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The association between refractive cutoffs for spectacle provision and visual improvement among school-aged children in South Africa
  1. Nathan Congdon (ncongdon{at}cuhk.edu.hk),
  2. Nita Patel (npatel{at}hki.org),
  3. Paul Esteso (pesteso{at}jhmi.edu),
  4. Florence Chikwembani,
  5. Fiona Webber,
  6. Robert Msithini,
  7. Amy Ratcliffe
  1. Chinese University of Hong Kong, Hong Kong
  2. Helen Keller International, United States
  3. Johns Hopkins University School of Medicine, United States
  4. Vision Care, South Africa
  5. Vision Care, South Africa
  6. Vision Care, South Africa
  7. Wolfson Research Institute, United Kingdom

    Abstract

    Purpose: To evaluate different refractive cutoffs for spectacle provision with regards to their impact on visual improvement and spectacle compliance.

    Design: Prospective study of visual improvement and spectacle compliance.

    Participants: South African school children aged 6 to 19 years receiving free spectacles in a program supported by Helen Keller International.

    Methods: Refractive error, age, gender, urban versus rural residence, presenting and best-corrected vision were recorded for participants. Spectacle wear was observed directly at an unannounced follow-up examination 4-11 months after initial provision of spectacles. The association between five proposed refractive cutoff protocols and visual improvement and spectacle compliance were examined in separate multivariate models.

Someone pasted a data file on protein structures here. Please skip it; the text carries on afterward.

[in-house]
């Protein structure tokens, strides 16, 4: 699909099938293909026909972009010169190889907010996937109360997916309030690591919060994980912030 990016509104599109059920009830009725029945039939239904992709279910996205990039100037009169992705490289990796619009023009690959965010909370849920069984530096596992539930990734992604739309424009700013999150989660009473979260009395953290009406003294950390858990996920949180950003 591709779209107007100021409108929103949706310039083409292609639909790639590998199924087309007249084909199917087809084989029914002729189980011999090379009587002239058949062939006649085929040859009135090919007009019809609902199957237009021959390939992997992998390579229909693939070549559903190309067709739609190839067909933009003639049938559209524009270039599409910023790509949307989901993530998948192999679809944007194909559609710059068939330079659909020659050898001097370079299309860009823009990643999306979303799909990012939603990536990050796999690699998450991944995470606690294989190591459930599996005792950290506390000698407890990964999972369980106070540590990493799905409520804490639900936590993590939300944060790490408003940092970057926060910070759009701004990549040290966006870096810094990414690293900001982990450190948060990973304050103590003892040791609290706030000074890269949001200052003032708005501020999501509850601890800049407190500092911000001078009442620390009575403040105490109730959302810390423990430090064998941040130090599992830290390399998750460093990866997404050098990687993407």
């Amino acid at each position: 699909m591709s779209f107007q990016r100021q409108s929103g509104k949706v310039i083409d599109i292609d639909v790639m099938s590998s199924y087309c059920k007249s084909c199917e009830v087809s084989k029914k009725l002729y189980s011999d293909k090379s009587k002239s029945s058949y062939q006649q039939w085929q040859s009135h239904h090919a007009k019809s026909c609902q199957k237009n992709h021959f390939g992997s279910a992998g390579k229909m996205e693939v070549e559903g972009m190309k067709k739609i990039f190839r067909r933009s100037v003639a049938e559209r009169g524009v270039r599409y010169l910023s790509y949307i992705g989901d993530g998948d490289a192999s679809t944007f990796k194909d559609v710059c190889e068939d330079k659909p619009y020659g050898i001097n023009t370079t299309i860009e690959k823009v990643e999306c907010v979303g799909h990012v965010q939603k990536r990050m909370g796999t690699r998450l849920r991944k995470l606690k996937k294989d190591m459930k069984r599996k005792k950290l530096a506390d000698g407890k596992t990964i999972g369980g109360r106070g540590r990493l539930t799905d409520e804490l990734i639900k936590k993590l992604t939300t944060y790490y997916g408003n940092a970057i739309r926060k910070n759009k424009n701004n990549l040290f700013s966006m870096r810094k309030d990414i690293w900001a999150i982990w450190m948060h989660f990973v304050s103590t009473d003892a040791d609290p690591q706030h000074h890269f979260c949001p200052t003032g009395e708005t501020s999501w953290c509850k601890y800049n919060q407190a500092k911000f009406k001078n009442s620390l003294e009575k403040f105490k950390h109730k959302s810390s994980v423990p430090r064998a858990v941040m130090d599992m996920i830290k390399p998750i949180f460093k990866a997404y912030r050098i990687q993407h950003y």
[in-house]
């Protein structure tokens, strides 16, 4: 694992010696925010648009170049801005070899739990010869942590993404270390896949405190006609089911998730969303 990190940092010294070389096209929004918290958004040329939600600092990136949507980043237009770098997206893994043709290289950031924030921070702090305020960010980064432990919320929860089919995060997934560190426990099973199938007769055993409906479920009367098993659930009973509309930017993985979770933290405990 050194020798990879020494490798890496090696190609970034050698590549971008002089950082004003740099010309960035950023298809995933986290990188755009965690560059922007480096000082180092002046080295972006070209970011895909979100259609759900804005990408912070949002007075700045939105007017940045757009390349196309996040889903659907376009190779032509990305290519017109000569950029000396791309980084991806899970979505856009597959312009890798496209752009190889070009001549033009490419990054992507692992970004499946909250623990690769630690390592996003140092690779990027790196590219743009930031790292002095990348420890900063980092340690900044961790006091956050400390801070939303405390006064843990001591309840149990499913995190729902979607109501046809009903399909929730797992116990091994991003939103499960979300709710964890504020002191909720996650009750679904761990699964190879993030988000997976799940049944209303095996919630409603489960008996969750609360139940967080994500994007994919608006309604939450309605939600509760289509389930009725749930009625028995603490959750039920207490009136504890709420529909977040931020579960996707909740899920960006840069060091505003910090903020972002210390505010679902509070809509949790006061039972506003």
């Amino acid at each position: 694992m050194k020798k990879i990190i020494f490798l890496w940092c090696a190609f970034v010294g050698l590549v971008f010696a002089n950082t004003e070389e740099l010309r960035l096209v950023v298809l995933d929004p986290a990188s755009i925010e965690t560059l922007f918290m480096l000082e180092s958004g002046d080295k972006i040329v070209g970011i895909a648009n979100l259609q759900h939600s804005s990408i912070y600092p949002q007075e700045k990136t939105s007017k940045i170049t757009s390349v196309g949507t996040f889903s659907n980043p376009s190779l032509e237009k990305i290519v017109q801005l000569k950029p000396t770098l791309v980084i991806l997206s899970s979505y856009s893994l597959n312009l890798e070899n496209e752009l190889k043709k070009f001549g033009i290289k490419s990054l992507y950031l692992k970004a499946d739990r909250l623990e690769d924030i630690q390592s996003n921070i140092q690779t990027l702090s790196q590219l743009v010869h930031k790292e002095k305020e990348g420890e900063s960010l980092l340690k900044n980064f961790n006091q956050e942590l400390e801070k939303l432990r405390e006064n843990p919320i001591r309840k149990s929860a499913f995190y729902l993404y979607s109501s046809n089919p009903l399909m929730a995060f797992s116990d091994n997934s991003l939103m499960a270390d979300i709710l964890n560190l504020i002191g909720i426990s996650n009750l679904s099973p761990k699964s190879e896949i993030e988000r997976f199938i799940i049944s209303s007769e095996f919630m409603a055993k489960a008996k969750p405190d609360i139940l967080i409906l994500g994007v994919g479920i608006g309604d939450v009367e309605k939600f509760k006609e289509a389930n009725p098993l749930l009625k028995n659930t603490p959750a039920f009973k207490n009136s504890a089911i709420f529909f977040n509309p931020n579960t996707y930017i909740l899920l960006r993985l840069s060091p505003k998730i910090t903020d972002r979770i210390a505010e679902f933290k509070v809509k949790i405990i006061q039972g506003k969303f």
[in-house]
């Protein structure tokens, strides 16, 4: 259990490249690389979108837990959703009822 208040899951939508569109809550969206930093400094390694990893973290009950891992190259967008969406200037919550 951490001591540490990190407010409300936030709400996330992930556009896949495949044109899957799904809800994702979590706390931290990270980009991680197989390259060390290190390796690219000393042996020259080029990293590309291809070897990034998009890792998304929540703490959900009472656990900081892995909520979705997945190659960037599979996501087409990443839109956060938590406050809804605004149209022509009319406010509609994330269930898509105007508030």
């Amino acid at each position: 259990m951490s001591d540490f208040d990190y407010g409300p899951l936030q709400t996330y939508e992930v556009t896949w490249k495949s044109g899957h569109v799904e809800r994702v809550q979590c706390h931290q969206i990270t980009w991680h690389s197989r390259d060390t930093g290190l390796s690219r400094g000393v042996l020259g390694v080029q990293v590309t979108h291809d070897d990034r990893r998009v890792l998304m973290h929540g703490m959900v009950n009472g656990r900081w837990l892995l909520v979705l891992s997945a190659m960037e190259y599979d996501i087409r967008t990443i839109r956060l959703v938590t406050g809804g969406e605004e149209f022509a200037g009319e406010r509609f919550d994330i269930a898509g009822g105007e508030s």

Main Outcomes: Refractive cutoffs for spectacle distribution which would effectively identify children with improved vision, and those more likely to comply with spectacle wear.

    Results: Among 8520 children screened, 810 (9.5%) received spectacles, of whom 636 (79%) were aged 10 to 14 years, 530 (65%) were girls, 324 (40%) had vision improvement > 3 lines, and 483 (60%) were examined 6.4 +/- 1.5 (range 4.6-10.9) months after spectacle dispensing. Among examined children, 149 (31%) were wearing or carrying their glasses. Children meeting cutoffs < -0.75D of myopia, > +1.00 D of hyperopia and > +0.75 D of astigmatism had significantly greater improvement in vision than children failing to meet these criteria, when adjusting for age, gender and urban versus rural residence. None of the proposed refractive protocols discriminated between children wearing and not wearing spectacles. Presenting vision and improvement in vision were unassociated with subsequent spectacle wear, but girls (P <= 0.0006 for all models) were more likely to be wearing glasses than boys.

    Conclusions: To the best of our knowledge, this is the first suggested refractive cutoff for glasses dispensing validated with respect to key program outcomes. The lack of association between spectacle retention and either refractive error or vision may have been due to the relatively modest degree of refractive error in this African population.

    • Africa
    • children
    • healthcare service
    • refractive error

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